by Tom Rickert
PHILADELPHIA (CBS) — After a travel ban that’s lasted decades was recently lifted, a group of La Salle University students just got back from a historic, week-long trek to Cuba. Among them, CBSPhilly web editor Gavin Lichtenstein.READ MORE: Third Round Of Free At-Home COVID-19 Test Kits Now Available
It’s definitely not your average field trip.
“I’m not sure traveling to another country prepares you for traveling to Cuba,” Gavin told KYW Newsradio.
From the moment they stepped off the plane in Havana, Gavin Lichtenstein and his classmates from La Salle realized they were seeing a country in the middle of change.
“While we were just waiting for our bags, we’re seeing bikes, we’re seeing TV’s, we’re seeing people bringing things for Cubans, for family members that they have. That was one of the first moments I was like wow, this is, this is exciting.”
Right away, they realized they were taking a very different sort of trip.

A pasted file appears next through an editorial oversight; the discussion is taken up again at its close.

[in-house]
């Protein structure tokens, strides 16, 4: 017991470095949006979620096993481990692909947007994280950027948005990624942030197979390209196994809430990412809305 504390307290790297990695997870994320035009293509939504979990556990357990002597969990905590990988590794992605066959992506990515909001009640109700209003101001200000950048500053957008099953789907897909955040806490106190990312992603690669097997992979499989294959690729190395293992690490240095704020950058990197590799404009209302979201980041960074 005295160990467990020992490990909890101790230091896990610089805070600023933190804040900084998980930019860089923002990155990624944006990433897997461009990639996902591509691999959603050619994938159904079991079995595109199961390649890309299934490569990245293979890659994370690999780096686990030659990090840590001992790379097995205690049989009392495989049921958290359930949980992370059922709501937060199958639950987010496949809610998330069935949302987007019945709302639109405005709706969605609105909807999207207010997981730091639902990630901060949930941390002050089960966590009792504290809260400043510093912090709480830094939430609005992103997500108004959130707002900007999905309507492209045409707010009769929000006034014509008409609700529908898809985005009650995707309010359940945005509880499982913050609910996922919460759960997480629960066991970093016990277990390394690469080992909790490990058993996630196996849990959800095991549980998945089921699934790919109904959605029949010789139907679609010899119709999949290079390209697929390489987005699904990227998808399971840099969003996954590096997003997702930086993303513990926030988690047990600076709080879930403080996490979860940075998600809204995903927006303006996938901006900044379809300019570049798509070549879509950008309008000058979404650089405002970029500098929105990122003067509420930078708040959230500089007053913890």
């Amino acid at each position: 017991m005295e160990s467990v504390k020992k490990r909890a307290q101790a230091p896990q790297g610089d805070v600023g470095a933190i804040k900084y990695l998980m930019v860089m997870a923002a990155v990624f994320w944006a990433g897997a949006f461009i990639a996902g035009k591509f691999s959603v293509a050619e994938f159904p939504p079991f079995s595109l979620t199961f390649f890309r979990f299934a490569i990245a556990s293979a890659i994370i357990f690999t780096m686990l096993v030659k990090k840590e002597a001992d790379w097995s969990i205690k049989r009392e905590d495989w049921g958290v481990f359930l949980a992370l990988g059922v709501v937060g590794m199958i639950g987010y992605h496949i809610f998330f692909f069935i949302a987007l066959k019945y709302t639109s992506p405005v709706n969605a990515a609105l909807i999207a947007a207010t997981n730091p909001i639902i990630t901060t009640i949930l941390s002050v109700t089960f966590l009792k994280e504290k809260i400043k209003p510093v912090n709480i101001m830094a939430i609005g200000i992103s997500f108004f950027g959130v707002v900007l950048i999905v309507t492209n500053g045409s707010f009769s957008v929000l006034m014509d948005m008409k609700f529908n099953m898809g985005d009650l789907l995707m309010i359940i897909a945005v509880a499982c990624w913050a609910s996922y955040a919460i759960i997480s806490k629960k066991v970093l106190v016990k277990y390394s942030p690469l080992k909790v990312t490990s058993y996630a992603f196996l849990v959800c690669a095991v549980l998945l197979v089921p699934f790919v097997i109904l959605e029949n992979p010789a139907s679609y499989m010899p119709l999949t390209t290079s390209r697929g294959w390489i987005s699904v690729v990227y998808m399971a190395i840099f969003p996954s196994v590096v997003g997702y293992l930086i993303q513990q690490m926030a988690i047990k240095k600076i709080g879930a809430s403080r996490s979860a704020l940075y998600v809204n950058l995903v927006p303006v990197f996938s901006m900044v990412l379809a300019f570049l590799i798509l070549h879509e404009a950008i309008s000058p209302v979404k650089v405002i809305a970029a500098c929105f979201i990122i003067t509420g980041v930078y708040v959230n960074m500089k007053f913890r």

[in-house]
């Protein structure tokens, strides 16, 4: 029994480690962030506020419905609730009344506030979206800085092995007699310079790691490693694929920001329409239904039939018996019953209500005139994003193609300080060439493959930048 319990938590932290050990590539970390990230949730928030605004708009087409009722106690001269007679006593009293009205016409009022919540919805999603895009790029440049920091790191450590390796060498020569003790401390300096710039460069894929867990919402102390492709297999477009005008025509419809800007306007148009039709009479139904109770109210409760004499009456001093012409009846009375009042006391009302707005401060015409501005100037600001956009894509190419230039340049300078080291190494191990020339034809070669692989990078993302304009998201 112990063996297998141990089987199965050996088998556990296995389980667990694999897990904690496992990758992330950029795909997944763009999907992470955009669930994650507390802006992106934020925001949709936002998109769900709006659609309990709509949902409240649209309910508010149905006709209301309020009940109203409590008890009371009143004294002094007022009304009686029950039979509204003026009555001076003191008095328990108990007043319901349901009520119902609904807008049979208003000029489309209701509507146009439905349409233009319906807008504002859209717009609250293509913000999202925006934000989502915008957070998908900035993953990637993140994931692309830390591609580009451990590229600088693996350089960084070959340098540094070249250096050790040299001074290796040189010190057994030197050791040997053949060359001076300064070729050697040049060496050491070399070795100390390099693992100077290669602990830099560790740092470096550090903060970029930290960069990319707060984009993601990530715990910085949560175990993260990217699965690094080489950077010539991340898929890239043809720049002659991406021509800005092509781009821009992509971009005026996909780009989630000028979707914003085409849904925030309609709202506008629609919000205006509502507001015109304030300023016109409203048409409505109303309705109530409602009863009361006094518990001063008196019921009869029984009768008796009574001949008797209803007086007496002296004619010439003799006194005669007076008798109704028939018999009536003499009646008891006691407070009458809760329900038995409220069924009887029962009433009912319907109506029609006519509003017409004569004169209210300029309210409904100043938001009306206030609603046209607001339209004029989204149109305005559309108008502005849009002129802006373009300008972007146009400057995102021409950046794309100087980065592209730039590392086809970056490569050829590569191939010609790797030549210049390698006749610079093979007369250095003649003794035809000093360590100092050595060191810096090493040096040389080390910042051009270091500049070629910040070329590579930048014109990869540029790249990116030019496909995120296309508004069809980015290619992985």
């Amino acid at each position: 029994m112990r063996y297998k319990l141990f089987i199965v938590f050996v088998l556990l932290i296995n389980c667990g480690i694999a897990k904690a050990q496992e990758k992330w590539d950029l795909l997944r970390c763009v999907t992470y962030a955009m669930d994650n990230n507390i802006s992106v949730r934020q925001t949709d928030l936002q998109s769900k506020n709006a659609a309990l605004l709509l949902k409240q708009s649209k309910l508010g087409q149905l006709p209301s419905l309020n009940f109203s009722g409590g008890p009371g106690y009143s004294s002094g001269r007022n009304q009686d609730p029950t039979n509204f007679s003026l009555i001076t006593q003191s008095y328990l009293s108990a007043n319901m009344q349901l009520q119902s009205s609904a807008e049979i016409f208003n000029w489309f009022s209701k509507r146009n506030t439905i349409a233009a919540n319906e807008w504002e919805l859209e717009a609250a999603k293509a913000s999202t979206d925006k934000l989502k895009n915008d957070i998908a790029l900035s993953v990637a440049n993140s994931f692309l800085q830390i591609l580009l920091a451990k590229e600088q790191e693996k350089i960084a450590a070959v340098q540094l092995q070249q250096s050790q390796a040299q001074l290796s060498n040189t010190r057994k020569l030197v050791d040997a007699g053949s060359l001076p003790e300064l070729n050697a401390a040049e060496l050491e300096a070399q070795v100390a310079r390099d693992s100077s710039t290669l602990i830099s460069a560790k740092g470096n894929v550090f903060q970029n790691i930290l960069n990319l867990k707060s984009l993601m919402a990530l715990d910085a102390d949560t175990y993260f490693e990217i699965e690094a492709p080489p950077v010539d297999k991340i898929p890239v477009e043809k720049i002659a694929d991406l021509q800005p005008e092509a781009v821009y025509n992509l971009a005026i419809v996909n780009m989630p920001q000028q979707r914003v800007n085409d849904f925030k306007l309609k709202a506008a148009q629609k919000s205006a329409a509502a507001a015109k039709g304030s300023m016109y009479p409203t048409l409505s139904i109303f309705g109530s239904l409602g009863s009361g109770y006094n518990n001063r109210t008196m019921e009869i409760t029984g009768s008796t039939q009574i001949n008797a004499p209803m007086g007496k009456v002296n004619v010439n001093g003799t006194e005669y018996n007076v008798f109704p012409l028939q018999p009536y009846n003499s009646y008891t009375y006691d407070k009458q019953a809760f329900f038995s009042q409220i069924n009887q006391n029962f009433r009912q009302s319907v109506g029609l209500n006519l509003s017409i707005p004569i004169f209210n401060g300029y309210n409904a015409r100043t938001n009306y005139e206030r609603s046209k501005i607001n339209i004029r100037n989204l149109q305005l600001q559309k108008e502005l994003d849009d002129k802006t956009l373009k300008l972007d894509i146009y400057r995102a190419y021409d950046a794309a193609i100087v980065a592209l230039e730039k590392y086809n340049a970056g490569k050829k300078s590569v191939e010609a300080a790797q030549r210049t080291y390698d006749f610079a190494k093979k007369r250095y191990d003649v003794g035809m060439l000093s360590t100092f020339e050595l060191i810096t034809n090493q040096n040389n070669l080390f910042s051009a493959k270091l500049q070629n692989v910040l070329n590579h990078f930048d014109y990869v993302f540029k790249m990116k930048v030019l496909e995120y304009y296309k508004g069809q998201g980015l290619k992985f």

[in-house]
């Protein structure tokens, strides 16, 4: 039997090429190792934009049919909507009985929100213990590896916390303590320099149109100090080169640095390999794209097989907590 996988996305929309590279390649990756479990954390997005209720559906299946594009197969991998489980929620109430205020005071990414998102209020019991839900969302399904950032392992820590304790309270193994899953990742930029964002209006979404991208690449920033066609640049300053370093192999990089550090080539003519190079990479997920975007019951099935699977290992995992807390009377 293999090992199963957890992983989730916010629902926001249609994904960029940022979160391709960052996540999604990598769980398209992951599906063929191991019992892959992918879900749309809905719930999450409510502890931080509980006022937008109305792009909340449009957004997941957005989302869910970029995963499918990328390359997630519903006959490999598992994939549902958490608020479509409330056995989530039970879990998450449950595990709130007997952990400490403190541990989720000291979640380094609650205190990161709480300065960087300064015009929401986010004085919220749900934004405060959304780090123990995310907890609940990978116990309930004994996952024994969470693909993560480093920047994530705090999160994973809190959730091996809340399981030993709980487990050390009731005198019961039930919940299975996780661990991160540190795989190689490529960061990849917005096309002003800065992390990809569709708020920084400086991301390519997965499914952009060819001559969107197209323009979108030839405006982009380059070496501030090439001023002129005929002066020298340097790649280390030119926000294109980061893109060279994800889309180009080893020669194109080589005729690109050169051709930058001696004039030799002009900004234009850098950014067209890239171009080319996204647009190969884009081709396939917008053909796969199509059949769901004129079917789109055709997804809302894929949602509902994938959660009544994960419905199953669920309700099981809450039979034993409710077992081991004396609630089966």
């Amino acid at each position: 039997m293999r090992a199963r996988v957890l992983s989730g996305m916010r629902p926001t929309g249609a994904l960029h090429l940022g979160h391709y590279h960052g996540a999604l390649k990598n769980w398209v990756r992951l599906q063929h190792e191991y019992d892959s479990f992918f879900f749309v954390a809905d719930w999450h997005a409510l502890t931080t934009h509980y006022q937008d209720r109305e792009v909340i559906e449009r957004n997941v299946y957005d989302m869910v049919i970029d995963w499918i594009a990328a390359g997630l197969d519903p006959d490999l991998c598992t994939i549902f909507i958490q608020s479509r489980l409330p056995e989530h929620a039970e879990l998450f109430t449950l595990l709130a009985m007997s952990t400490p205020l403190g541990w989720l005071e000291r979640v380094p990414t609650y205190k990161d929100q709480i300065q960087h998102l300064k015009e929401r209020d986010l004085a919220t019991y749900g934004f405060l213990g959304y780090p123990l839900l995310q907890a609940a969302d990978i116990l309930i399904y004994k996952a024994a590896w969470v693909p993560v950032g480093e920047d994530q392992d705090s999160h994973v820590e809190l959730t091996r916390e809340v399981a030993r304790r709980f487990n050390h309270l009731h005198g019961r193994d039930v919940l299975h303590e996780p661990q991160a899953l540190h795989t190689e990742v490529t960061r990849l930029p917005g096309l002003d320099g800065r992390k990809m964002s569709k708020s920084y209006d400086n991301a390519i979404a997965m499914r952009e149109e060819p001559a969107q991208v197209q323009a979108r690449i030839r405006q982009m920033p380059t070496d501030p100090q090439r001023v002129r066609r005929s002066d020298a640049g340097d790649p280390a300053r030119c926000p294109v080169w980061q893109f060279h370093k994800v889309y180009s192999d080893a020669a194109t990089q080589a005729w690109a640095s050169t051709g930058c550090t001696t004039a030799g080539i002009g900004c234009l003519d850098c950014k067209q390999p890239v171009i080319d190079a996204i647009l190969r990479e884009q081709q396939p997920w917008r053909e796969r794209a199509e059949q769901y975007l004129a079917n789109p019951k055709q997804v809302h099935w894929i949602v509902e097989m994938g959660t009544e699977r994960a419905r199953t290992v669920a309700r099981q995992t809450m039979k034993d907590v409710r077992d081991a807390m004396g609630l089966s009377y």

“The pink Chevrolets from 1956 and the Cuban flag blowing in the wind, that’s what they want you to see and that’s a beautiful part of Cuba, and that’s a special part of Cuba that I’ll remember for the rest of my life.”READ MORE: New Study Suggests Dogs Can Sniff Out COVID-19
But walk another couple blocks over, and Gavin says there’s a striking contrast, what he calls the “two different sides of Cuba.”
“Where their people are suffering, children walking in the streets barefoot, broken glass, and talking to those people, really seeing what they’re living on the daily, that was hard.”
The highlight of his trip? Getting a chance to talk one on one with the Cuban people.
“It was one of the Cubans I talked to who said Cubans right now are talking about three things: our culture, baseball, and US politics.”
One of the friends he made was a 23-year-old dental student at the University of Havana, who says as soon after he finishes school, he’s leaving, and joining family in the States.
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“One of the things he said that really stood out was, ‘The flaws of the American Dream are still better than the Cuban Nightmare.’ Hearing statements like that really make it personal.”